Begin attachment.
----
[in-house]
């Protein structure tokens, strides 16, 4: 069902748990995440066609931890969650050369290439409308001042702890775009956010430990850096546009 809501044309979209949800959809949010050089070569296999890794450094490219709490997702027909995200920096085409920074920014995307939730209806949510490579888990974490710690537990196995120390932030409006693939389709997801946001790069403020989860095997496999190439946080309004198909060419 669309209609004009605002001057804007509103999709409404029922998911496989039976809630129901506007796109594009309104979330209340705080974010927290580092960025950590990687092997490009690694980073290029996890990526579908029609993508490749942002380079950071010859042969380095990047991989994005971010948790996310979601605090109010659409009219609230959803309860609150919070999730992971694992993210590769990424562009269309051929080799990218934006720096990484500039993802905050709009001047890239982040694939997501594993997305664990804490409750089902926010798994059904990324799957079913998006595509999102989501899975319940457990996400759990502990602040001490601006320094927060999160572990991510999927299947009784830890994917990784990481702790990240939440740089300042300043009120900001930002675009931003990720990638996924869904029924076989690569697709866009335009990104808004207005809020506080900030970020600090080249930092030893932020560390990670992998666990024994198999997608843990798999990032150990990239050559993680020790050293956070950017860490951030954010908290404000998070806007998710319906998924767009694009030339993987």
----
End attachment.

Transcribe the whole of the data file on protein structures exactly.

[in-house]
């Protein structure tokens, strides 16, 4: 069902748990995440066609931890969650050369290439409308001042702890775009956010430990850096546009 809501044309979209949800959809949010050089070569296999890794450094490219709490997702027909995200920096085409920074920014995307939730209806949510490579888990974490710690537990196995120390932030409006693939389709997801946001790069403020989860095997496999190439946080309004198909060419 669309209609004009605002001057804007509103999709409404029922998911496989039976809630129901506007796109594009309104979330209340705080974010927290580092960025950590990687092997490009690694980073290029996890990526579908029609993508490749942002380079950071010859042969380095990047991989994005971010948790996310979601605090109010659409009219609230959803309860609150919070999730992971694992993210590769990424562009269309051929080799990218934006720096990484500039993802905050709009001047890239982040694939997501594993997305664990804490409750089902926010798994059904990324799957079913998006595509999102989501899975319940457990996400759990502990602040001490601006320094927060999160572990991510999927299947009784830890994917990784990481702790990240939440740089300042300043009120900001930002675009931003990720990638996924869904029924076989690569697709866009335009990104808004207005809020506080900030970020600090080249930092030893932020560390990670992998666990024994198999997608843990798999990032150990990239050559993680020790050293956070950017860490951030954010908290404000998070806007998710319906998924767009694009030339993987």